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British scientists are optimistic that they might be on the way to finding a cure for HIV after a promising clinical trial, in which a test patient was shown to have no symptoms of the virus following treatment.

The Sunday Times reports that tests conducted on an HIV-positive 44-year-old man—the first of a group of 50 participating in the trial—show the virus to be absent in his system. Though it’s still early, health workers are hopeful that they’re on their way to a breakthrough. As the NIH’s Mark Samuels told the Times:

“This is one of the first serious attempts at a full cure for HIV. We are exploring the real possibility of curing HIV. This is a huge challenge and it’s still early days but the progress has been remarkable.”

The treatment works by combining antiretroviral drugs with one that reactivates dormant HIV, along with a vaccine that impels the immune system to destroy the infected cells, the Guardian says. It also points out that while antiretroviral drugs are very effective at subduing the disease, current medications cannot cure it. This is largely because HIV is a master of disguise:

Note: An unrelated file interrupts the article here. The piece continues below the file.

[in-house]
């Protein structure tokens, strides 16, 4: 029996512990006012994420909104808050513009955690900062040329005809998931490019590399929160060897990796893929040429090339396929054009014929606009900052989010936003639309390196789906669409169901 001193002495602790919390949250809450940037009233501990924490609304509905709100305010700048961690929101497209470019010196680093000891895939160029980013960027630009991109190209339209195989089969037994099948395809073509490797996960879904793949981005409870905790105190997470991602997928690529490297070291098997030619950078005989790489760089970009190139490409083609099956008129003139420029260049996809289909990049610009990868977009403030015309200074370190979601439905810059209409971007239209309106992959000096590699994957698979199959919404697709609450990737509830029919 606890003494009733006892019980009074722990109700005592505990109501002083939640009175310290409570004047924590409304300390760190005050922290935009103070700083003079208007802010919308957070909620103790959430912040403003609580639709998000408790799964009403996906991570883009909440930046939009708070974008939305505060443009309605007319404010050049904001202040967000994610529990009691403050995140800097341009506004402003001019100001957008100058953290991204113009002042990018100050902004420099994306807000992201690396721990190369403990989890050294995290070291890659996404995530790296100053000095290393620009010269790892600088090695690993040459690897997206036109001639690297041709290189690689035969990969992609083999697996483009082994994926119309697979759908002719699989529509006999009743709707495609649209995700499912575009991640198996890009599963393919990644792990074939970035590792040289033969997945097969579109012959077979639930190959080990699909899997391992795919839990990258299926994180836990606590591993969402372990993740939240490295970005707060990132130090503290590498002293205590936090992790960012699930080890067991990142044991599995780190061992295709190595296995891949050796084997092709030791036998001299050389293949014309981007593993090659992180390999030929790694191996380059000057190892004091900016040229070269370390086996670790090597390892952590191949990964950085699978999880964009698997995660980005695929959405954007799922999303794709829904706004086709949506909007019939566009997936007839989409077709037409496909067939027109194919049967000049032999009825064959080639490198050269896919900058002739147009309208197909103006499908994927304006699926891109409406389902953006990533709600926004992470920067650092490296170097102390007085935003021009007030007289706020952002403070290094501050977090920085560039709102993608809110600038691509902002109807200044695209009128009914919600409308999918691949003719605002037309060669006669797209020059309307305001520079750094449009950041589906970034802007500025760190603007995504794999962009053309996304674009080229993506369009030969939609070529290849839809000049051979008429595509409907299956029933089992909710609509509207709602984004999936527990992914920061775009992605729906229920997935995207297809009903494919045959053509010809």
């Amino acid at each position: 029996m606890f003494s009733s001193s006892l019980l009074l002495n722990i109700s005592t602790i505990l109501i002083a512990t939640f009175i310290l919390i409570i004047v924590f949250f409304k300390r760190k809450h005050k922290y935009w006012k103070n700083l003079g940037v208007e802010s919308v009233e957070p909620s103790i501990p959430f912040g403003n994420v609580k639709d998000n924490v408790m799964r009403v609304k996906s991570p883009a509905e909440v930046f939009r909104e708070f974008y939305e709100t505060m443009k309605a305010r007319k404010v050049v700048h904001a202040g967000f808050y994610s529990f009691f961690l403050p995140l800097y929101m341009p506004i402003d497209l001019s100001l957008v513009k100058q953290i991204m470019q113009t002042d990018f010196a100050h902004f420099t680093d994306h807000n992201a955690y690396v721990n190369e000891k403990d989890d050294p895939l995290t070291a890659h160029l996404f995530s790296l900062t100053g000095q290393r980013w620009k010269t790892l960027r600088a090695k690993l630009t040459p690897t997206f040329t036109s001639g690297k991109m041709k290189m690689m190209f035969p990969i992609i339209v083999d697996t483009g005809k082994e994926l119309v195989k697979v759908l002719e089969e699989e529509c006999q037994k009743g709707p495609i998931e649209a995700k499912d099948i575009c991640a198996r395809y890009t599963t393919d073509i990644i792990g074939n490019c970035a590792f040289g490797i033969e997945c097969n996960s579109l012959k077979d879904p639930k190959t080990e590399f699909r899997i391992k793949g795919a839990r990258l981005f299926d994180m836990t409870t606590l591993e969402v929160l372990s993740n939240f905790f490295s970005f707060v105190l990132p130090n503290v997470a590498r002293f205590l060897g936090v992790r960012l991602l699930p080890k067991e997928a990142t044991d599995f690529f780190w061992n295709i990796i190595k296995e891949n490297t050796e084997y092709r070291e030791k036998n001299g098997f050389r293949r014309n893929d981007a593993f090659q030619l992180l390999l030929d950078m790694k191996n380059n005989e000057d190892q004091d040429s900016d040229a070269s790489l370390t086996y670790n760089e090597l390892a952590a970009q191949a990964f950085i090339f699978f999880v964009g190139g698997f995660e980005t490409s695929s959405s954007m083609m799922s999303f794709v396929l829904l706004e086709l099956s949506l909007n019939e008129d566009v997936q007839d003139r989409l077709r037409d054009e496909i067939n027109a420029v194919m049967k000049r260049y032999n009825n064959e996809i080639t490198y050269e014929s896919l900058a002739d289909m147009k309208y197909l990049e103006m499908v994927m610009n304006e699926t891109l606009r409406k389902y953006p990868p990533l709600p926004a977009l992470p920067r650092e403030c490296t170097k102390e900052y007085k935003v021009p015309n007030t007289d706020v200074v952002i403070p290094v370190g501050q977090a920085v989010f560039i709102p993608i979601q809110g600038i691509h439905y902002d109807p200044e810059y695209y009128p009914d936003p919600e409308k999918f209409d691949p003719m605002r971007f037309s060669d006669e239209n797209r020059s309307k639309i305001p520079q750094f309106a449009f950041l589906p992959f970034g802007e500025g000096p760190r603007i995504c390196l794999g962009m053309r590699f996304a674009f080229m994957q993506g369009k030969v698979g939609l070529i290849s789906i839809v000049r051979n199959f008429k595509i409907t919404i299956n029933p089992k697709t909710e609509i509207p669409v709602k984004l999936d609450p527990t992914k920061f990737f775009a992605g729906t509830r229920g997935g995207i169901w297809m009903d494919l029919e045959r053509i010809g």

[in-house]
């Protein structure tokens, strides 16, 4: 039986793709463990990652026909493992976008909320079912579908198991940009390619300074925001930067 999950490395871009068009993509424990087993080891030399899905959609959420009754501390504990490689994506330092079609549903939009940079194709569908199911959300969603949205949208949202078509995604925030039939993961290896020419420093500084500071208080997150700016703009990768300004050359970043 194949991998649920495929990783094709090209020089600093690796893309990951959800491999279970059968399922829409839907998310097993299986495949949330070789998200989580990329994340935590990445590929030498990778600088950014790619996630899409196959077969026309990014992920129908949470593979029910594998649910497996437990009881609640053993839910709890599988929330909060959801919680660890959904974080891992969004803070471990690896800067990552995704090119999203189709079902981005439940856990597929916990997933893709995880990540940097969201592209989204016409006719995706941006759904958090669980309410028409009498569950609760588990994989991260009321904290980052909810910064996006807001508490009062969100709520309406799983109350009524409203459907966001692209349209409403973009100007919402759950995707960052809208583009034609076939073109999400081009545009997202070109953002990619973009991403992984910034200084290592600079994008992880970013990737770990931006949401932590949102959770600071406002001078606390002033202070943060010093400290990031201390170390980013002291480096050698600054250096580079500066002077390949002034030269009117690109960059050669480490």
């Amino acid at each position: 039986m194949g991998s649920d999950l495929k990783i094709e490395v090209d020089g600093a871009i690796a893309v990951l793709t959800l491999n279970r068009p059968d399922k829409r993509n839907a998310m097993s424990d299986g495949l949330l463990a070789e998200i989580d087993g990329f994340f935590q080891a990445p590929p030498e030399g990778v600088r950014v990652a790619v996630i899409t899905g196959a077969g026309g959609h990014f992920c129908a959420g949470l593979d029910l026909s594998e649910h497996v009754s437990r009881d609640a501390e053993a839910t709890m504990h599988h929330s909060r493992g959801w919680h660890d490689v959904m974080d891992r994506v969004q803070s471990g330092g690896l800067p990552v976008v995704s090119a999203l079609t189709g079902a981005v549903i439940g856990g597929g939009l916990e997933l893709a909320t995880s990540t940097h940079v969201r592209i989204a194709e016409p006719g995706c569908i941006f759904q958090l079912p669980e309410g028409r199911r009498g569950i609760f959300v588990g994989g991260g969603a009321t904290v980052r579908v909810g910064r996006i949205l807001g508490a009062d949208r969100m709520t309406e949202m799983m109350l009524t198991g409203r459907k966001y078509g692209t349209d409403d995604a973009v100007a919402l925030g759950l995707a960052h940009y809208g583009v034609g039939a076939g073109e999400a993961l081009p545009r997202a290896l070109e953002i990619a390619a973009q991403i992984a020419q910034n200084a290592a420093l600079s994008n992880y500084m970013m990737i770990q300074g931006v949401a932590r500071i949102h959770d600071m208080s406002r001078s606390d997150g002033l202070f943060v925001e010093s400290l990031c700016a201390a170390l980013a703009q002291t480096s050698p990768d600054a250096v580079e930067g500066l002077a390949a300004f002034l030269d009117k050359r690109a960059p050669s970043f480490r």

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HIV is able to hide from the immune system in dormant cells where highly sophisticated modern testing cannot find it, and therefore resist therapy. The treatment endeavours to trick the virus into emerging from its hiding places and then trigger the body’s immune system to recognise it and attack it, an approach that has been called “kick and kill”.

The research is being conducted by several of Britain’s top universities with help from the National Health Service.

There are around 36.7 million people are living with HIV worldwide, according to data from the U.S. Centers for Disease Control and Prevention.